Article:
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Tom Engelhardt: The Smog of War

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This article originally appeared at TomDispatch. To receive TomDispatch in your inbox three times a week, click here.

Take off your hat. Taps is playing. Almost four decades late, the Vietnam War and its post-war spawn, the Vietnam Syndrome, are finally heading for their American grave. It may qualify as the longest attempted burial in history. Last words -- both eulogies and curses -- have been offered too many times to mention, and yet no American administration found the silver bullet that would put that war away for keeps.

Richard Nixon tried to get rid of it while it was still going on by "Vietnamizing" it. Seven years after it ended, Ronald Reagan tried to praise it into the dustbin of history, hailing it as "a noble cause." Instead, it morphed from a defeat in the imperium into a "syndrome," an unhealthy aversion/a> to war-making believed to afflict the American people to their core.

A decade later, after the U.S. military smashed Saddam Hussein's army in Kuwait in the First Gulf War, George H.W. Bush exulted that the country had finally "kicked the Vietnam Syndrome once and for all." As it turned out, despite the organization of massive "victory parades" at home to prove that this hadn't been Vietnam redux, that war kicked back. Another decade passed and there were H.W.'s son W. and his advisors planning the invasion of Iraq through a haze of Vietnam-constrained obsessions.

W.'s top officials and the Pentagon would actually organize the public relations aspect of that invasion and the occupation that followed as a Vietnam opposite's game -- no "body counts" to turn off the public, plenty of embedded reporters so that journalists couldn't roam free and (as in Vietnam) harm the war effort, and so on. The one thing they weren't going to do was lose another war the way Vietnam had been lost. Yet they managed once again to bog the U.S. military down in disaster on the Eurasian mainland, could barely manage to win a heart or a mind, and even began issuing body counts of the enemy dead.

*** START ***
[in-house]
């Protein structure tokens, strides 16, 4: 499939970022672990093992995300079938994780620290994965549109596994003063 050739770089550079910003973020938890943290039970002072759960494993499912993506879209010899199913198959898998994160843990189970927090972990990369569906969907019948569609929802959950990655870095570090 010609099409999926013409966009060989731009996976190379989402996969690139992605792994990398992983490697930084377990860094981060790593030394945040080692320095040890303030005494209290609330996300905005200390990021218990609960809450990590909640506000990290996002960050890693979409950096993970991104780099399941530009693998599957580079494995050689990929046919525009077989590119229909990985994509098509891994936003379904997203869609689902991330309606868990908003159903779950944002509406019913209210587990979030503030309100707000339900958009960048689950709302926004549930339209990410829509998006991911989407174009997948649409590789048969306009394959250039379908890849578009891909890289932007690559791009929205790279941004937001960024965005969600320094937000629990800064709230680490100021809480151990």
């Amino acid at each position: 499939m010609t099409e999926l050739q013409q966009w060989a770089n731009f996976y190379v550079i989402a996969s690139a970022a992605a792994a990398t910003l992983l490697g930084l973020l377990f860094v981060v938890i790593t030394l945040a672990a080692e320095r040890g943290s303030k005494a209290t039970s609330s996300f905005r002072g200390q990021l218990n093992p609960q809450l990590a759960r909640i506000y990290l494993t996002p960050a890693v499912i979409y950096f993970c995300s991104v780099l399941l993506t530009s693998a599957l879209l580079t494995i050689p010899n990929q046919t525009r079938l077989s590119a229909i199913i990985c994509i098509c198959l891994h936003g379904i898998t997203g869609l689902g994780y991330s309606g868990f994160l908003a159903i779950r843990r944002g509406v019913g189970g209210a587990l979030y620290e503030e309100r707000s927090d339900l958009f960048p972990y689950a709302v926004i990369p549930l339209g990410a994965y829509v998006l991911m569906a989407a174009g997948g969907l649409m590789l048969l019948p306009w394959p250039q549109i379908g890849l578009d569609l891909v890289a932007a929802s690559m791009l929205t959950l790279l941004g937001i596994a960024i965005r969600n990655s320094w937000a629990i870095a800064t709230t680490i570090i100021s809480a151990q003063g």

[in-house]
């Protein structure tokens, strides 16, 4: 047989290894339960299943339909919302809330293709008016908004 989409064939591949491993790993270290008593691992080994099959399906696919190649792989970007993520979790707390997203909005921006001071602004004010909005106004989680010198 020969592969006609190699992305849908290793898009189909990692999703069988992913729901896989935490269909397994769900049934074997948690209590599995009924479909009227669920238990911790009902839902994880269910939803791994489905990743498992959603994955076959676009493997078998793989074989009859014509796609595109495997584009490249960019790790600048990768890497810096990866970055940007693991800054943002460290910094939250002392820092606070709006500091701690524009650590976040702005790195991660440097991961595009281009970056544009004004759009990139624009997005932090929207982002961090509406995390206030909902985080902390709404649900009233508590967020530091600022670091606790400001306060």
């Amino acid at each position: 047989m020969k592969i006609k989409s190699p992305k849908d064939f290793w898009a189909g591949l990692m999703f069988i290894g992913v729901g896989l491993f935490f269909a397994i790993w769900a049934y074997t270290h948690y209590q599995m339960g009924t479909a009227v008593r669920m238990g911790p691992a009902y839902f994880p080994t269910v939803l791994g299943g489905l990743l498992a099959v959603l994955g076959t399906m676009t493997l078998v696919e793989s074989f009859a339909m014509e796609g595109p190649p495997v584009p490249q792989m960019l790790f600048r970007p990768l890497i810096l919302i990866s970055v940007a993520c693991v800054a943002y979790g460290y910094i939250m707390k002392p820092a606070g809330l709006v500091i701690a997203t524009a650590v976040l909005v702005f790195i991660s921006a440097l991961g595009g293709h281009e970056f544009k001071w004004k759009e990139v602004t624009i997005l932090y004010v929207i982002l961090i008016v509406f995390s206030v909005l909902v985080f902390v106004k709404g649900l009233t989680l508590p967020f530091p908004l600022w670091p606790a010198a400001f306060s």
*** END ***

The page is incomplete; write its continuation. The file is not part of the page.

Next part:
"We don't do body counts," General Tommy Franks, Afghan War commander, had insisted in 2001, and as late as November 2006, the president was still expressing his irritation about Iraq to a group of conservative news columnists this way: "We don't get to say that -- a thousand of the enemy killed or whatever the number was. It's happening. You just don't know it." The problem, he explained, was: "We have made a conscious effort not to be a body count team" (- la Vietnam). And then, of course, those body counts began appearing.

Somehow, over the endless years, no matter what any American president tried, The War -- that war -- and its doppelganger of a syndrome, a symbol of defeat so deep and puzzling Americans could never bear to fully take it in, refused to depart town. They were the ghosts on the battlements of American life, representing -- despite the application of firepower of a historic nature -- a defeat by a small Asian peasant land so unexpected that it simply couldn't be shaken, nor its "lessons" learned.

National Security Advisor Henry Kissinger was typical at the time in dismissing North Vietnam in disgust as "a little fourth rate power," just as Chairman of the Joint Chiefs Admiral Thomas Moorer would term it "a third-rate country with a population of less than two counties in one of the 50 states of the United States." All of which made its victory, in some sense, beyond comprehension.

A Titleholder for Pure, Long-Term Futility